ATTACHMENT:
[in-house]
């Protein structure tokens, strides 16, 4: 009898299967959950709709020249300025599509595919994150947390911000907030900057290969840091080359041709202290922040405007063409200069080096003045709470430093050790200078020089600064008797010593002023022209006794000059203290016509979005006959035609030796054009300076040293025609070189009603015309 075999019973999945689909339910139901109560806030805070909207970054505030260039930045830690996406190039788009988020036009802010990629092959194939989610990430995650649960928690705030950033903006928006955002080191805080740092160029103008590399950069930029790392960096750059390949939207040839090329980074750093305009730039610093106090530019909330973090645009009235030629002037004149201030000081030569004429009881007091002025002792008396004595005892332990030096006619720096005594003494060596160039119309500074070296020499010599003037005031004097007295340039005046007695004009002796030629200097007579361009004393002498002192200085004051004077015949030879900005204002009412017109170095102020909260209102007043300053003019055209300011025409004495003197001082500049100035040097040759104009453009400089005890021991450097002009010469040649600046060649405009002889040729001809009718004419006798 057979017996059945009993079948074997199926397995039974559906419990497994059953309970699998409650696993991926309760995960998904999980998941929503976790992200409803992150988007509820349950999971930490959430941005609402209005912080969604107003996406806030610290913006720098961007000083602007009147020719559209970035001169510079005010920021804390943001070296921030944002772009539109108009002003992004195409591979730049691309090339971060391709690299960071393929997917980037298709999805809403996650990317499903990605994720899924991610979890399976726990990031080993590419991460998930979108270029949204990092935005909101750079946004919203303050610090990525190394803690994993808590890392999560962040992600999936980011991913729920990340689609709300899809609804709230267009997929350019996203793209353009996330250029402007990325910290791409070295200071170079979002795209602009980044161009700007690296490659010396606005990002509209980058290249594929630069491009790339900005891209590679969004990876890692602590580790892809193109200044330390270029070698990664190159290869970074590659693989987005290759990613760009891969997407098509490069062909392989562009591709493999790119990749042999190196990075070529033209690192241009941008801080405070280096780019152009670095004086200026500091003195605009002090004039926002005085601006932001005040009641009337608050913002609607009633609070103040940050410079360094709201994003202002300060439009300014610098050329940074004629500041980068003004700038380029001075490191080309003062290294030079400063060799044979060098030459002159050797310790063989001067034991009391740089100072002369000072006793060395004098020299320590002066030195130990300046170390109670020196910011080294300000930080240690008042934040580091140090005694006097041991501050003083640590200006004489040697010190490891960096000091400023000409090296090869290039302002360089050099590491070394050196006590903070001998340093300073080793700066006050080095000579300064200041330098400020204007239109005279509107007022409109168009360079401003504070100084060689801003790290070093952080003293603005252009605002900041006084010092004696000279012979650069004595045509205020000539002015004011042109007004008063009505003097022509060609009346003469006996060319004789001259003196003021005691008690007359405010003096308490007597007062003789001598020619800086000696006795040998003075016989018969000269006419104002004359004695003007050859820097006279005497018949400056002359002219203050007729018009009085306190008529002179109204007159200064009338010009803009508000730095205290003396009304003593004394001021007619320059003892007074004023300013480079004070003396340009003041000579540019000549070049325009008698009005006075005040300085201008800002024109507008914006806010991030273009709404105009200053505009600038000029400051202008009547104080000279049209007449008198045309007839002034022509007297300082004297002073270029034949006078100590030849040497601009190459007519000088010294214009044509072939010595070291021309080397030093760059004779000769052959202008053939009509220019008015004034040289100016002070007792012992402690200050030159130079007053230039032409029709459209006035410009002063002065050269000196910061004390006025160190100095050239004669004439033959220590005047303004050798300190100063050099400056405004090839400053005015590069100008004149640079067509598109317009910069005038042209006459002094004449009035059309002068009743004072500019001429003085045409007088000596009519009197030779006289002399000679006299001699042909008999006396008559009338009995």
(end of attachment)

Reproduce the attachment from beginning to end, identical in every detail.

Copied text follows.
[in-house]
């Protein structure tokens, strides 16, 4: 009898299967959950709709020249300025599509595919994150947390911000907030900057290969840091080359041709202290922040405007063409200069080096003045709470430093050790200078020089600064008797010593002023022209006794000059203290016509979005006959035609030796054009300076040293025609070189009603015309 075999019973999945689909339910139901109560806030805070909207970054505030260039930045830690996406190039788009988020036009802010990629092959194939989610990430995650649960928690705030950033903006928006955002080191805080740092160029103008590399950069930029790392960096750059390949939207040839090329980074750093305009730039610093106090530019909330973090645009009235030629002037004149201030000081030569004429009881007091002025002792008396004595005892332990030096006619720096005594003494060596160039119309500074070296020499010599003037005031004097007295340039005046007695004009002796030629200097007579361009004393002498002192200085004051004077015949030879900005204002009412017109170095102020909260209102007043300053003019055209300011025409004495003197001082500049100035040097040759104009453009400089005890021991450097002009010469040649600046060649405009002889040729001809009718004419006798 057979017996059945009993079948074997199926397995039974559906419990497994059953309970699998409650696993991926309760995960998904999980998941929503976790992200409803992150988007509820349950999971930490959430941005609402209005912080969604107003996406806030610290913006720098961007000083602007009147020719559209970035001169510079005010920021804390943001070296921030944002772009539109108009002003992004195409591979730049691309090339971060391709690299960071393929997917980037298709999805809403996650990317499903990605994720899924991610979890399976726990990031080993590419991460998930979108270029949204990092935005909101750079946004919203303050610090990525190394803690994993808590890392999560962040992600999936980011991913729920990340689609709300899809609804709230267009997929350019996203793209353009996330250029402007990325910290791409070295200071170079979002795209602009980044161009700007690296490659010396606005990002509209980058290249594929630069491009790339900005891209590679969004990876890692602590580790892809193109200044330390270029070698990664190159290869970074590659693989987005290759990613760009891969997407098509490069062909392989562009591709493999790119990749042999190196990075070529033209690192241009941008801080405070280096780019152009670095004086200026500091003195605009002090004039926002005085601006932001005040009641009337608050913002609607009633609070103040940050410079360094709201994003202002300060439009300014610098050329940074004629500041980068003004700038380029001075490191080309003062290294030079400063060799044979060098030459002159050797310790063989001067034991009391740089100072002369000072006793060395004098020299320590002066030195130990300046170390109670020196910011080294300000930080240690008042934040580091140090005694006097041991501050003083640590200006004489040697010190490891960096000091400023000409090296090869290039302002360089050099590491070394050196006590903070001998340093300073080793700066006050080095000579300064200041330098400020204007239109005279509107007022409109168009360079401003504070100084060689801003790290070093952080003293603005252009605002900041006084010092004696000279012979650069004595045509205020000539002015004011042109007004008063009505003097022509060609009346003469006996060319004789001259003196003021005691008690007359405010003096308490007597007062003789001598020619800086000696006795040998003075016989018969000269006419104002004359004695003007050859820097006279005497018949400056002359002219203050007729018009009085306190008529002179109204007159200064009338010009803009508000730095205290003396009304003593004394001021007619320059003892007074004023300013480079004070003396340009003041000579540019000549070049325009008698009005006075005040300085201008800002024109507008914006806010991030273009709404105009200053505009600038000029400051202008009547104080000279049209007449008198045309007839002034022509007297300082004297002073270029034949006078100590030849040497601009190459007519000088010294214009044509072939010595070291021309080397030093760059004779000769052959202008053939009509220019008015004034040289100016002070007792012992402690200050030159130079007053230039032409029709459209006035410009002063002065050269000196910061004390006025160190100095050239004669004439033959220590005047303004050798300190100063050099400056405004090839400053005015590069100008004149640079067509598109317009910069005038042209006459002094004449009035059309002068009743004072500019001429003085045409007088000596009519009197030779006289002399000679006299001699042909008999006396008559009338009995």